Abstract 029: Experimental Modest Weight Gain Increases 24-h Blood Pressure in Lean Healthy Subjects: Implications of Increased Visceral Fat
Introduction: Obesity is linked with heightened vulnerability to cardiovascular diseases including hypertension. Nonetheless, mechanistic studies addressing the effects of experimental weight gain on blood pressure are lacking. We sought to examine whether experimental weight gain raises ambulatory blood pressure in healthy individuals and identify any relationship between changes in blood pressure and changes in regional fat distribution.
Methods: Twenty-six normal weight subjects were randomized to a 8-week period of weight gain through overfeeding (N=16; age 30.4±6.6 years, BMI 23.5±3.5 kg/m2) or weight maintenance (N=10; age 27.1±7.7 years, BMI 23.6±2.7 kg/m2). Measurements of body composition by dual-energy X-ray absorptiometry and abdominal computed tomographic scans and 24-h ambulatory blood pressure monitoring were obtained at baseline and at follow-up.
Results: Overfeeding resulted in an increase in body weight of 3.7±1.5 kg (p<0.001) in weight gainers, with increments seen in total (21994±8247.4 to 25180.7±8563.1 gr, p<0.001), visceral (61.6±32.7 to 75.5±30.9 cm2, p=0.002) and subcutaneous fat (135.5±77.4 to 167.9±82.9 cm2, p<0.001). No changes occurred in the maintenance group. Weight gainers exhibited an increase in 24-h systolic blood pressure at follow-up (113.7±8 to 117.7±7.9 mmHg, p=0.009) and mean blood pressure (MAP) (85.1±4.9 to 86.8±5.1 mmHg, p=0.02), while blood pressure was unchanged in controls. Changes in MAP were positively correlated only with changes in visceral fat (rho=0.452, p=0.02) but not with changes in weight or any other body composition measure.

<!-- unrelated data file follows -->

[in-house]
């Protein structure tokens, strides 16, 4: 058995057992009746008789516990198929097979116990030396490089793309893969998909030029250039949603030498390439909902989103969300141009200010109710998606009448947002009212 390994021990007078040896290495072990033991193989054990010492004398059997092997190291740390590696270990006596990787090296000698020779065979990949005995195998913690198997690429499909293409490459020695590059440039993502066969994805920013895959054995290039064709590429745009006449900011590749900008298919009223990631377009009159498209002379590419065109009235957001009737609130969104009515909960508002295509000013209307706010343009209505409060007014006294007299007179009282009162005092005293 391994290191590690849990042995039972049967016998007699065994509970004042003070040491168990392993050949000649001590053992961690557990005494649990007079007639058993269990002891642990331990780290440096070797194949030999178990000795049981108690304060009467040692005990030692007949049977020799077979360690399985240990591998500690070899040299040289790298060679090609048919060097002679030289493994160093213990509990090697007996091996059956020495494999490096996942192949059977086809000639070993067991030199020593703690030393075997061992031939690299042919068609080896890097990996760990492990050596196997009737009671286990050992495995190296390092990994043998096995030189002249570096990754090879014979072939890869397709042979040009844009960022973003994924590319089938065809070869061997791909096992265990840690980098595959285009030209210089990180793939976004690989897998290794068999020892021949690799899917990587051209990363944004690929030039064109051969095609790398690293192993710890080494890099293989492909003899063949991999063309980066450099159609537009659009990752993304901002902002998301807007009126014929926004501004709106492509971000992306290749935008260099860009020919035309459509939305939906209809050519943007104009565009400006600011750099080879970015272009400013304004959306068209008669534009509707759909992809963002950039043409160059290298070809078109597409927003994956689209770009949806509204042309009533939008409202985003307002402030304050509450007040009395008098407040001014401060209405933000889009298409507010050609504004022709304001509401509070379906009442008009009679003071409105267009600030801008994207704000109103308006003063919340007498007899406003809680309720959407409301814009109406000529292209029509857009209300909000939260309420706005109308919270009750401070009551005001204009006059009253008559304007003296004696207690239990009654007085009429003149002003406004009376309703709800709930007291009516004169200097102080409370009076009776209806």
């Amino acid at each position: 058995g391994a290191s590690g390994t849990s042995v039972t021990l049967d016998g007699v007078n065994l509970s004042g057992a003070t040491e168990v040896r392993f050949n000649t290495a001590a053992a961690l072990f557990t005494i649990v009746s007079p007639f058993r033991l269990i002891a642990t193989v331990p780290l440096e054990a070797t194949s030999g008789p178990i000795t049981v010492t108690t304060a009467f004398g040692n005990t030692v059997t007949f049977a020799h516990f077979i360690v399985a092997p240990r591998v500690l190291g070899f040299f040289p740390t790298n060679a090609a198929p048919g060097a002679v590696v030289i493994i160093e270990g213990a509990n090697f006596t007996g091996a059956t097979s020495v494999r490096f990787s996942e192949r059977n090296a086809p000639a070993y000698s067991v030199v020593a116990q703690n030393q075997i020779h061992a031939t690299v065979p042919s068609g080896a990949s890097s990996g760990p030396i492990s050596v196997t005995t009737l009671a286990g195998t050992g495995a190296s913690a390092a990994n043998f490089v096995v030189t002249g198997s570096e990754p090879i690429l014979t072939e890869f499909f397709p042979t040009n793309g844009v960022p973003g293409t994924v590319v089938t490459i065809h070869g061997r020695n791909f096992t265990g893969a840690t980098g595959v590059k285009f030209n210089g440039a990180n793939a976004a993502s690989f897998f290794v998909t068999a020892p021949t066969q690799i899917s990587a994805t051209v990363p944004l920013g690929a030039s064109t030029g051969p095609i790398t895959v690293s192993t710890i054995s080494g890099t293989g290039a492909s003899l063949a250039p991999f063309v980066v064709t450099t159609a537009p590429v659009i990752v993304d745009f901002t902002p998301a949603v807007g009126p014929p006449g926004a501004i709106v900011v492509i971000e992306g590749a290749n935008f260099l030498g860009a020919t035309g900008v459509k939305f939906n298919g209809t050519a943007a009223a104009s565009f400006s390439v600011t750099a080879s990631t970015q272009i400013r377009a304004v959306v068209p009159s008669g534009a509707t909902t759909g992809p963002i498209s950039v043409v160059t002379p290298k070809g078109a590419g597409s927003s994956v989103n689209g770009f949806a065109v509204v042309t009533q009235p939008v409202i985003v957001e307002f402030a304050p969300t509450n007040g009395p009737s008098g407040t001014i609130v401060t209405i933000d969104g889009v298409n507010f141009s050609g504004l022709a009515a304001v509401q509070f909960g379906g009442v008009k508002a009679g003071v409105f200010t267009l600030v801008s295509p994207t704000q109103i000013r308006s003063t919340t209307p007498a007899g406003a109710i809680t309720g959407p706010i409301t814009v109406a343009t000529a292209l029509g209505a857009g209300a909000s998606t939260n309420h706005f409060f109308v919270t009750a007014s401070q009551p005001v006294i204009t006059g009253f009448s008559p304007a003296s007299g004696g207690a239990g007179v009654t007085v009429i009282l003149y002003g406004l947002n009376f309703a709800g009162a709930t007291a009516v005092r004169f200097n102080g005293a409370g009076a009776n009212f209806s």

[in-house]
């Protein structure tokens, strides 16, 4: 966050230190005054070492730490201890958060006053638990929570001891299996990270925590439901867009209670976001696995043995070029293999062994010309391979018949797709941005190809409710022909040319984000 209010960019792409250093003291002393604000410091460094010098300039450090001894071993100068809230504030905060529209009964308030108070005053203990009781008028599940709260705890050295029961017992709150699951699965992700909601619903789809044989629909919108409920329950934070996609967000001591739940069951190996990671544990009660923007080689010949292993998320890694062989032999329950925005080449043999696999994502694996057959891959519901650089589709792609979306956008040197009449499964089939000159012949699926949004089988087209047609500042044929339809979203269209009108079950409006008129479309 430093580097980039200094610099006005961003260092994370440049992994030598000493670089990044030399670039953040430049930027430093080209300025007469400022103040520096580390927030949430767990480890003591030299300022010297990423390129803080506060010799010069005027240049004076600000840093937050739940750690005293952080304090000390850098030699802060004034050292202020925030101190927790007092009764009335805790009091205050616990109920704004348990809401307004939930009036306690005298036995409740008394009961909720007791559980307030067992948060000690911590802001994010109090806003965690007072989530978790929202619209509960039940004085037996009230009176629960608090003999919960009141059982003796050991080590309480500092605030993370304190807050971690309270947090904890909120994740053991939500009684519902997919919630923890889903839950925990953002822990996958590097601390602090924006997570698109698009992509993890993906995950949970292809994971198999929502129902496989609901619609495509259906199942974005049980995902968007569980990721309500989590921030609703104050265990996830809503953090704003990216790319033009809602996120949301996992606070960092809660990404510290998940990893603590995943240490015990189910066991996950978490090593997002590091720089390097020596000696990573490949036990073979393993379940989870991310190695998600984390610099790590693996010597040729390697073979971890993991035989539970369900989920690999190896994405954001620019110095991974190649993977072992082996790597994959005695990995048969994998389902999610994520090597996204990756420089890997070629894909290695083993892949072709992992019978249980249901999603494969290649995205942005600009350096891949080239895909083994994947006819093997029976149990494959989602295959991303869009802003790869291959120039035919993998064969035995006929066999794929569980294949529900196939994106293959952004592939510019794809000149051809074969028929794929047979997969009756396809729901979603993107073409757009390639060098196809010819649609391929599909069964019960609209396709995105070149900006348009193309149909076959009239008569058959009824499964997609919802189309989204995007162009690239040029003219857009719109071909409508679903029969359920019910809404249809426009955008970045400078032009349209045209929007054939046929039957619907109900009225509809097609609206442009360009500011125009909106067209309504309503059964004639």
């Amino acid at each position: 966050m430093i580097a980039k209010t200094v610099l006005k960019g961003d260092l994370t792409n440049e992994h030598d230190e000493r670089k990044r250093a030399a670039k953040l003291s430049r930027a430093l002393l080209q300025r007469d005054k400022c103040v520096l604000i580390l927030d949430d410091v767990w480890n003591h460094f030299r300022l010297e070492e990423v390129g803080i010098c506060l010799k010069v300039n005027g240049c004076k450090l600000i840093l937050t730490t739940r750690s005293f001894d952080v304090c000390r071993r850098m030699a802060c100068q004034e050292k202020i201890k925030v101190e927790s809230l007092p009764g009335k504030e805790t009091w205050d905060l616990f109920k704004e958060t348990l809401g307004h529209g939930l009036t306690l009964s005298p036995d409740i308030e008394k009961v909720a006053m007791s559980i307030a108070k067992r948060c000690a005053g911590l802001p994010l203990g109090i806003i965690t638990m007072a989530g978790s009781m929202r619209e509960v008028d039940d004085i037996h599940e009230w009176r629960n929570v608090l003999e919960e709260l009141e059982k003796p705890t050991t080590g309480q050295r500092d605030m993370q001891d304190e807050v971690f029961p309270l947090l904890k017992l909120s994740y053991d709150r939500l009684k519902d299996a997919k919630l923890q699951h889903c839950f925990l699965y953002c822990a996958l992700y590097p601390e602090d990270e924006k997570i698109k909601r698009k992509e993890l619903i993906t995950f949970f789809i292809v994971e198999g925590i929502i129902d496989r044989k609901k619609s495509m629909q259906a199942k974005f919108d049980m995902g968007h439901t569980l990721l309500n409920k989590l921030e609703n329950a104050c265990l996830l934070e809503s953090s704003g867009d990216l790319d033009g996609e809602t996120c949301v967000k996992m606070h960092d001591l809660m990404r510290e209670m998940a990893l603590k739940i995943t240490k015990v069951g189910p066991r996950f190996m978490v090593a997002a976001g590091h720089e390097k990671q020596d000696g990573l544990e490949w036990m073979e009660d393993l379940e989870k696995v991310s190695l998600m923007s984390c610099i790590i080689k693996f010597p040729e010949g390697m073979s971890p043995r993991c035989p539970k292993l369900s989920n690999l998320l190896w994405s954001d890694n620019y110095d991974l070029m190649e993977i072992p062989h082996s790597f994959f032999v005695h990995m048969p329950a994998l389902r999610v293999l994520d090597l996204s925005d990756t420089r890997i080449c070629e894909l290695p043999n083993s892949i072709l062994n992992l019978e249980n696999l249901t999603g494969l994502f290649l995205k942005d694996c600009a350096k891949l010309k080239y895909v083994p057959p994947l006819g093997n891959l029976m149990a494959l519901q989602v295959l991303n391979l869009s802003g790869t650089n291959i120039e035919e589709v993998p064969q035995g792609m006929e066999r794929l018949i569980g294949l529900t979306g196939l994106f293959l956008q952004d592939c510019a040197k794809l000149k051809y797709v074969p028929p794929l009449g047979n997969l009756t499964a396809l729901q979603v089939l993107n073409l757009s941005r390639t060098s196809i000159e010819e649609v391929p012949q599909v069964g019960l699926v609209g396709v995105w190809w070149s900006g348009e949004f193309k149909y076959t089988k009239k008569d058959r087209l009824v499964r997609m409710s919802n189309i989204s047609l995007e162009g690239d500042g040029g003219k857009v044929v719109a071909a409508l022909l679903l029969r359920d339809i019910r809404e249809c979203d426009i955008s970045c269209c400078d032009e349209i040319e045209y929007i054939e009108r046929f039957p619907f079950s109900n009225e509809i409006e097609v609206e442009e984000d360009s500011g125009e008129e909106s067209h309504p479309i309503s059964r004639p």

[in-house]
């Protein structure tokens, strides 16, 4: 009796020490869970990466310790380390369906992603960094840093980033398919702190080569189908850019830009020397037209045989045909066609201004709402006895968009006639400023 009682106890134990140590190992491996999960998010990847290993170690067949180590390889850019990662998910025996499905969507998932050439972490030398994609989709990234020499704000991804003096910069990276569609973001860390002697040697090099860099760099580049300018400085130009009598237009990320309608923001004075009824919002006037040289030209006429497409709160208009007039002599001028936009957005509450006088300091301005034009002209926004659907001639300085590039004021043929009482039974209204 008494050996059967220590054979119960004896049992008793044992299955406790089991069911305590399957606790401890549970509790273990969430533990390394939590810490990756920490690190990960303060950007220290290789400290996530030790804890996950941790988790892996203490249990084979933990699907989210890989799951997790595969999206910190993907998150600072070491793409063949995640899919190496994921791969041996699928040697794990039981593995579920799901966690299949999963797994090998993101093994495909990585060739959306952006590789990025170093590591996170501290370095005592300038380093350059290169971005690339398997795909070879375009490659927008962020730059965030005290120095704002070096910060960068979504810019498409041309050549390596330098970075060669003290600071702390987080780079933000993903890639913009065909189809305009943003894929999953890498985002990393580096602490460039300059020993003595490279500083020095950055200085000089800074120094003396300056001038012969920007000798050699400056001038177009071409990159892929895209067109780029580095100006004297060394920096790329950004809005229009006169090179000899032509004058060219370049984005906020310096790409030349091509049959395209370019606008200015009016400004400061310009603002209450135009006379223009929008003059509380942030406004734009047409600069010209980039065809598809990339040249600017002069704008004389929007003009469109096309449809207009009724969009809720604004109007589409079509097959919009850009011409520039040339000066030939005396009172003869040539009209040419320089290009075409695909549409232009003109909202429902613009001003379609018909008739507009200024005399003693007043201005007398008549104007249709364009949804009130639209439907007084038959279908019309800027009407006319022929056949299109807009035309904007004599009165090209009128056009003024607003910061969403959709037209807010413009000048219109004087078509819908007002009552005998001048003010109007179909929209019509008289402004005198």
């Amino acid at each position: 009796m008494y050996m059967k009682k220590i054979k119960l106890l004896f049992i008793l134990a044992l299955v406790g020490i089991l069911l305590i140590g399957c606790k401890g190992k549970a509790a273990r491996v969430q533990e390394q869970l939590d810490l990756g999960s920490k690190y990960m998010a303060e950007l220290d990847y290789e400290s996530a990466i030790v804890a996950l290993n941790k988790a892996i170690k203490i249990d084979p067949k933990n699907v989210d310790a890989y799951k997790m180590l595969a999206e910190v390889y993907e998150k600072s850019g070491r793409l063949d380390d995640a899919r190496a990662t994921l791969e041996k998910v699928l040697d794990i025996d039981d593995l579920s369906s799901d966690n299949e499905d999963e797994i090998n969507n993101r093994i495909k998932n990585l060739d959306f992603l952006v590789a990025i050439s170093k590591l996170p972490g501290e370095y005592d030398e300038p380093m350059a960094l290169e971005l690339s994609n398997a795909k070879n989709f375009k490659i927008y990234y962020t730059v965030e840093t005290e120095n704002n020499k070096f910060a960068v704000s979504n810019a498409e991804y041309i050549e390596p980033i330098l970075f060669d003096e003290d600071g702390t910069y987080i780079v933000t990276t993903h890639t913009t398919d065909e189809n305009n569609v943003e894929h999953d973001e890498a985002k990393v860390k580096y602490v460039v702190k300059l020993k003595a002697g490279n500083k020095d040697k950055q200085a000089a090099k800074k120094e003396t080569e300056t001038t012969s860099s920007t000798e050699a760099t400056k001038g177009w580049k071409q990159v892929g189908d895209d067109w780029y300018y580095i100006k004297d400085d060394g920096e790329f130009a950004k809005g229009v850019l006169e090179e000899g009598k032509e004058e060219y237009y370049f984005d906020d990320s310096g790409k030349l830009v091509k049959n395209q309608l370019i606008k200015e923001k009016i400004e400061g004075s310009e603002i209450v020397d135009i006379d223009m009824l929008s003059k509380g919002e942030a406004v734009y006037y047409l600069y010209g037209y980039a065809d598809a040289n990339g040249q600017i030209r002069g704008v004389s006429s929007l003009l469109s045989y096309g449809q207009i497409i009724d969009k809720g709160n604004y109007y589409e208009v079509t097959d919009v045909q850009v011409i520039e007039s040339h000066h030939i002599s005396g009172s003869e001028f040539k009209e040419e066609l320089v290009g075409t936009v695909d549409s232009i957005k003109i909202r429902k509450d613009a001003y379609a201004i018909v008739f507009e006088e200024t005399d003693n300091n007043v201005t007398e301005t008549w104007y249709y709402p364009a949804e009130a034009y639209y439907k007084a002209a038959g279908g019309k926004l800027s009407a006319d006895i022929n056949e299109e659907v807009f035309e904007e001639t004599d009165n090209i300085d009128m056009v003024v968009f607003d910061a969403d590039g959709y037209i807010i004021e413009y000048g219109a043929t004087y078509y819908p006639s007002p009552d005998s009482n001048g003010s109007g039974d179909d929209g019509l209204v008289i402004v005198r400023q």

Conclusion: Modest weight gain leads to marked elevation in 24-h blood pressure in lean healthy subjects. The association between increased MAP and abdominal visceral fat accumulation suggests that visceral deposition of adipose tissue may contribute specifically and mechanistically to the enhanced risk of hypertension associated with weight gain.
Author Disclosures: N. Covassin: None. P. Singh: None. F.H. Sert-Kuniyoshi: None. A. Romero-Corral: None. D.E. Davison: None. F. Lopez-Jimenez: None. M.D. Jensen: None. V.K. Somers: C. Other Research Support (includes receipt of drugs, supplies, equipment or other in-kind support); Modest; Phillips-Respironics Foundation. G. Consultant/Advisory Board; Modest; ResMed, Medtronics, and NeuPro. H. Other; Modest; Mayo Health Solutions.
- © 2014 by American Heart Association, Inc.